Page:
It occurred to me though, that it's easy to preach unconditional love and forgiveness and the like when you have minimal contact with humanity. It's easy to preach full stop when you don't have to actually live your lessons with any real depth. That led me to thinking that an isolated mountaintop is really no different from a townhouse or apartment that you use as a cocoon.
If we want to have any credibility as counsellors, coaches or spiritual leaders of any sort then we need to be living a day to day existence that puts us right in the thick of things. We need to experience life to its fullest so that we can gain wisdom and insight and not just spout what we read in the latest, popular self help book.
Advice is easy to give. We all do it and when we're on the outside of a situation and looking in, it's very simple to be able to see things with clarity. When we don't actually have the life experience, we don't give advice with thought to the consequences. We don't counsel with any level of empathy. And that right there is the source of any one of us becoming irritated by someone's resistance to our advice. The thing is they don't just have to deal with the advice, they need to deal with the changes in their own lives that come after putting the advice into action. They're the ones living their own day to day.
And that's what it's all about, isn't it? Not divine wisdom, but the ability to feel a situation because you have been burned before. So maybe we need to start taking a good look at our own lives and realise that we can't counsel people on things we don't understand. It comes down to knowing where our strengths lie and knowing where our true knowledge and understanding lies. From there, we can reach out a hand to others with less regard for what we see as wisdom and more regard for empathy. Is that not where true love lies?
You know how your internet browser slows down or falls over completely when you have too many tabs open? Have you ever noticed that your mind does the same thing?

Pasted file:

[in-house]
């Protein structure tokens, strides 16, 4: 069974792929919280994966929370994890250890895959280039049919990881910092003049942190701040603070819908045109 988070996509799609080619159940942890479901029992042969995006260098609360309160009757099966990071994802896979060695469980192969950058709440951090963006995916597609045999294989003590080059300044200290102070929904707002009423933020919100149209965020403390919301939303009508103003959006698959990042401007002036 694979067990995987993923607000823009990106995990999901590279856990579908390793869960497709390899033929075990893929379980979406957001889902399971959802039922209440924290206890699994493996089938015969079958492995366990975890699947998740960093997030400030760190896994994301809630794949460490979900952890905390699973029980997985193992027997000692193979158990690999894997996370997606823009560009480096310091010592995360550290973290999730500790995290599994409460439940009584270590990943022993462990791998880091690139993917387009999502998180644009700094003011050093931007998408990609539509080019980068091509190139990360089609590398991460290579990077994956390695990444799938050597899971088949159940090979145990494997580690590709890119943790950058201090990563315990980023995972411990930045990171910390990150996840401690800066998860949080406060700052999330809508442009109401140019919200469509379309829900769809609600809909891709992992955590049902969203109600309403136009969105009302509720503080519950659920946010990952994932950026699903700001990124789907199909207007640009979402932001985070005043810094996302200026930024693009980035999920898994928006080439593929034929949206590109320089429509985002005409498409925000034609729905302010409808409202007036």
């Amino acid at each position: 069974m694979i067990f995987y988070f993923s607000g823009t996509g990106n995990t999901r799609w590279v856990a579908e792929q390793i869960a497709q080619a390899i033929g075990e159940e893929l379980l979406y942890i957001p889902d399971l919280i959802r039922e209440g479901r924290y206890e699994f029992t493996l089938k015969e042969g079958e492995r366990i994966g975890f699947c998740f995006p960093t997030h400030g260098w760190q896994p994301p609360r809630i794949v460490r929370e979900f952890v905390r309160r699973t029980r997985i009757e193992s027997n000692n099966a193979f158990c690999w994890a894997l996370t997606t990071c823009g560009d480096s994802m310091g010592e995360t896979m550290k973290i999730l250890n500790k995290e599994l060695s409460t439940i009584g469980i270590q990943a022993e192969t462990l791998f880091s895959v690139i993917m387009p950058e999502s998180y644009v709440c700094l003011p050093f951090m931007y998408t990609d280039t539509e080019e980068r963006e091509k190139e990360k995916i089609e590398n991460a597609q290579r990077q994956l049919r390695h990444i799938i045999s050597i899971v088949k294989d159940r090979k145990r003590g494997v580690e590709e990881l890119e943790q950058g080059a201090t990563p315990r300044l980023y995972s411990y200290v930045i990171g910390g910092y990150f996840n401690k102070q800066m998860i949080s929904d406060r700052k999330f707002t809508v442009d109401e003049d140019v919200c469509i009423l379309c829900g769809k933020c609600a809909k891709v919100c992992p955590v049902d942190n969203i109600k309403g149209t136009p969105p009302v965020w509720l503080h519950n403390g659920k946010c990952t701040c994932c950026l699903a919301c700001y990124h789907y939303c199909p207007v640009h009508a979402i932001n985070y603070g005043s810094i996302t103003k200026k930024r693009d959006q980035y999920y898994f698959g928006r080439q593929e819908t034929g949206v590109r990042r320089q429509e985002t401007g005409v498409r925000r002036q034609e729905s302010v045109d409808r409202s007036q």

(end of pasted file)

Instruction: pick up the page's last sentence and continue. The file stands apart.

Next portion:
We're constantly told that multi-tasking is a valuable skill and it is... up to a point. It completely shuts down mindfulness though, doesn't it? I know we all have a million things to do each day. I've found from experience that when I focus on all those things instead of just one, I become scattered and demotivated. And then... I get nothing done.
So maybe we should go back to the foundation. Remember how your parents used to tell you to do one thing at a time? I seem to remember being told that. It's not just sound practical advice. It's sound spiritual advice too. The path to spiritual awakening or enlightenment is decorated with thousands of ideas and it's just human nature to want to explore all of them. It becomes overwhelming though. We become terrified of missing some profound wisdom and, because we're trying to pay attention to everything, we are unable to gain deep knowledge of anything.
The beauty of the spiritual path is that the wisdom we need to be shown will come to us no matter what. So why not focus our attention on one thing at a time. Learn it, learn to love it and suck all the joy and wisdom from it that you can and then move on to something else that catches your attention.
I suppose it's a bit like building a house. You can't throw a thousand bricks in the same direction and expect to have a dwelling but you can lay each one carefully and eventually you'll have a home, a haven.
I suppose mindfulness comes down to exactly that... focusing on one thing at a time, in each moment. And truly savouring the experience. Maybe today is a good day to start. And maybe, if you do, then tomorrow will hold more promise of joy.